Jonathan Clements: Well, Steve, if you asked me if I was walking by and I noticed a house was burning and that there were people inside I could save, hypothetically, I would run in the door and save them. But if I was actually walking past a house and it was actually on fire, I think I would think twice about running into that burning house.
Steve Pomeranz: Yeah.
Jonathan Clements: So similarly, you can ask people hypothetical questions about how they would behave and, of course, they’re going to say, “Yes, I will behave well.” But when you put them in that situation, they may not act as well as they might imagine. And that’s true for all of us in all kinds of situations. It’s just enormously difficult to imagine when we’re faced with the reality of a plunging stock market, whether we will sell, sit tight, or buy. And until you’ve lived through some market declines, I don’t believe you can honestly say what your true risk tolerance is.
Steve Pomeranz: I think that most people are not really that in touch with those kinds of thoughts and feelings to be able to answer questions like that. I think these questionnaires are more for the companies that use them to protect them from legal liability in the future or something of that nature. But in reality, I think they do more harm than good.
For example, they’ll ask you to pick from a group of allocations— 10% stocks, 90% bonds, all the way through the spectrum to 90% stocks and 10% bonds. And they’ll say, on average the decline in worst cases have been X and the return has been Y, the average return over time. Pick one. And I think that reflecting this idea that it’s all so hypothetical, I think that the idea of actually asking even myself to pick one which would be better is misleading. What do you think about that?
Jonathan Clements: I agree with you, Steve. I mean, again, it’s partly because it’s totally different when you experience it, but also nobody in the history of the world has ever gone to the shopping mall and spent a percentage. When we go to the shopping mall, we spend dollars.
And so it’s one thing to say, “Oh, yeah, losing 30%, no problem.” But when somebody says to you, “Your thousand-dollar nest egg is now worth $70,000. That money is gone. It may never come back.” How are you going to feel? Suddenly it becomes a whole lot more real. And maybe you would freak out and-
It’s so hard to gauge how we’re going to react in any particular situation. And moreover, let’s just go to today. It’s never just that the stock market is going down. There’s always some reason for a big market decline. And today, we’re not just fearful because our investment portfolios are worthless. We’re fearful because we may be about to lose our job. We are fearful because we or members of our family or our friends may get this horrible disease and end up dying. I mean, there’s fear piled on top of fear here.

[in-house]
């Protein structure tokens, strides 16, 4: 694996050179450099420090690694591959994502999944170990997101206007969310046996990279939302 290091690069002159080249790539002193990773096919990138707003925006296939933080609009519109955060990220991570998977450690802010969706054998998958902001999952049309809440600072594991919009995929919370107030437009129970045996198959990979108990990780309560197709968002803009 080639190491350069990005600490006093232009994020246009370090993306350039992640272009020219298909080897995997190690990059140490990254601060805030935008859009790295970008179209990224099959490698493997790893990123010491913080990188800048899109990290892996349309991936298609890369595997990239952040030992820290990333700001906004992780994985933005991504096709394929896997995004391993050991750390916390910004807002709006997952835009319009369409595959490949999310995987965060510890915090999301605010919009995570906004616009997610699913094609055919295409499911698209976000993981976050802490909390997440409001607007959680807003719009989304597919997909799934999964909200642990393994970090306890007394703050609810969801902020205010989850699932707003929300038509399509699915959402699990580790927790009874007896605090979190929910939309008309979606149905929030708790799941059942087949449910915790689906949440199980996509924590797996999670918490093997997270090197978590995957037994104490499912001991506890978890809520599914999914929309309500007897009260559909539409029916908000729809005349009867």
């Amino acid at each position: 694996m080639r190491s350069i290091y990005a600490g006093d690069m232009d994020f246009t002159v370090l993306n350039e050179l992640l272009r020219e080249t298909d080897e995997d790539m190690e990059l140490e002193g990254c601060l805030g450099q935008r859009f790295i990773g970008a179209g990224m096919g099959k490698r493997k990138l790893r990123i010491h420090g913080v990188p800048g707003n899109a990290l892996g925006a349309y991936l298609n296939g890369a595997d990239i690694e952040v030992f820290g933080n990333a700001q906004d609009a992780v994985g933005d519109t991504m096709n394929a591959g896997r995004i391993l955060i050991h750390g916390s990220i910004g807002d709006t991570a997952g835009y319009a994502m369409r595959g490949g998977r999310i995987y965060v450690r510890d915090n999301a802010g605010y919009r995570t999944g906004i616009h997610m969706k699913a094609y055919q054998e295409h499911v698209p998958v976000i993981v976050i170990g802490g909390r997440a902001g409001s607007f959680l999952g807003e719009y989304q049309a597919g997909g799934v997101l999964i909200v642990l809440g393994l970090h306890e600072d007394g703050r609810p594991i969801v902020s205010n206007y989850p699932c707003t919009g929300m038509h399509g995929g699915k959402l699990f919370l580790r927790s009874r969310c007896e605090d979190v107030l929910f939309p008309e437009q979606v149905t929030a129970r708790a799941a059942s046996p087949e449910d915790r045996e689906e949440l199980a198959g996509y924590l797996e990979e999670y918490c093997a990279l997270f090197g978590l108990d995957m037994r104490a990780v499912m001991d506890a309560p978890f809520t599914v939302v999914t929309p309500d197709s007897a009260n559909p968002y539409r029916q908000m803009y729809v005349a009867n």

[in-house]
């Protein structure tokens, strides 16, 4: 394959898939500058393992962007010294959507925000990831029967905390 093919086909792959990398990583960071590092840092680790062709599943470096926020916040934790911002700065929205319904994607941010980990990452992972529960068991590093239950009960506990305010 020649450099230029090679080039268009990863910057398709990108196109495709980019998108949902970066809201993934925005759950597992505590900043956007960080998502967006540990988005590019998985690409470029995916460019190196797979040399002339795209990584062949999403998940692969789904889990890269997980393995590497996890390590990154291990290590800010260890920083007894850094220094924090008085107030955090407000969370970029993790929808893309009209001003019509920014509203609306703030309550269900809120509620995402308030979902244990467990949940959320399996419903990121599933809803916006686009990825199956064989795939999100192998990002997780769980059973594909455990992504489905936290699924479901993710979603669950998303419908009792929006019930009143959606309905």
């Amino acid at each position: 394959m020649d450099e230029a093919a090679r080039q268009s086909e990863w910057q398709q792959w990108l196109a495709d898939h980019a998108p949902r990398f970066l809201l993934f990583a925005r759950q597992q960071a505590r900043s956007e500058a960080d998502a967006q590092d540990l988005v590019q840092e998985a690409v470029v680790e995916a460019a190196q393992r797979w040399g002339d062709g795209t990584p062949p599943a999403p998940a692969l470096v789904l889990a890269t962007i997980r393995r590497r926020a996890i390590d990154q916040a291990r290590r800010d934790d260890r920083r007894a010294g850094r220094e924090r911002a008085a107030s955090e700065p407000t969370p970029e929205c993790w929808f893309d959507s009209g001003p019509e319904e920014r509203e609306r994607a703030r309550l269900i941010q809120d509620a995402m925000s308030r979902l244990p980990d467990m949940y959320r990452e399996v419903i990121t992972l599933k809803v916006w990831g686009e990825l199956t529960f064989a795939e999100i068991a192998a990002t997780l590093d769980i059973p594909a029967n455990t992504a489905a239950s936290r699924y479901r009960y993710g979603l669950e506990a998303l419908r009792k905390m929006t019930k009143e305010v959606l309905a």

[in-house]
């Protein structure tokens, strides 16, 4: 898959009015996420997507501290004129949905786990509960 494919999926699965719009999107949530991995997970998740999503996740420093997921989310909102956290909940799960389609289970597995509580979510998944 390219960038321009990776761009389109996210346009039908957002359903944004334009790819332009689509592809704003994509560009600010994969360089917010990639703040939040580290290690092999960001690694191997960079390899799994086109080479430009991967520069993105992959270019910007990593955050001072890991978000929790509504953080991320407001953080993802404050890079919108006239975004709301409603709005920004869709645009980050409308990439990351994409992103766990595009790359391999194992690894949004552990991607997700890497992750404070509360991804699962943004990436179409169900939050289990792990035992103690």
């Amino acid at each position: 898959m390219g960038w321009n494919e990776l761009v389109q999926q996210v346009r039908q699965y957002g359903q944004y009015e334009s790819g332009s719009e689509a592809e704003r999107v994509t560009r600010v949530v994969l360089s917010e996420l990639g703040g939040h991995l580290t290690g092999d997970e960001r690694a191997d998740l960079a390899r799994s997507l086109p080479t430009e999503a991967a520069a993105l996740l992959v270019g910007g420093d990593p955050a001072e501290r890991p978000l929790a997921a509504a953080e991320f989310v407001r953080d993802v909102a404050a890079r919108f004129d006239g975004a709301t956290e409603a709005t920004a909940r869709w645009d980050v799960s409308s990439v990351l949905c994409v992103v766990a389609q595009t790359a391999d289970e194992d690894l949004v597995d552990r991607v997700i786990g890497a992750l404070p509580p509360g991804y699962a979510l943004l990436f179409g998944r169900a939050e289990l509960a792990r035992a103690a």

Steve Pomeranz: That’s the idea that this fear piling on fear turns into an irrational conflagration in your brain and makes it very difficult to know what to do and to even know who to trust and who to believe. I think that’s the big problem. So I guess doing nothing turns out to be the final decision. But nevertheless, this idea of actually going through it.
So what’s your final advice for those who have to pick an allocation and then have to live through their decisions when bad things happen? Final words?
Jonathan Clements: I would advise anybody who is new to investing to start by being more conservative than their initial inclination. Because the fact is until you’ve lived through a market decline or maybe more than one, you simply don’t know how much risk you can tolerate. And you don’t want to be in that situation where the market is down 40%, and you’re bailing out of stocks because you’re so panicked. So start conservative, figure out what your risk tolerance is from experience, and then you’ll know how to invest.
Steve Pomeranz: And remember, you’re going to suffer from FOMO, fear of missing out. When the markets go up, you’re going to probably kick yourself that you weren’t more aggressive. But always remember the other side of the coin. Jonathan Clements, editor of HumbleDollar website, which I really recommend this website. It’s great commentary. Jonathan’s got a lot of experience as editor and journalist, and you definitely want to follow him on a regular basis. That’s the HumbleDollar website. Jonathan, thank you so much for joining me today.
Jonathan Clements: It’s been my pleasure, Steve. Thanks so much for having me on.
Steve Pomeranz: Thank you.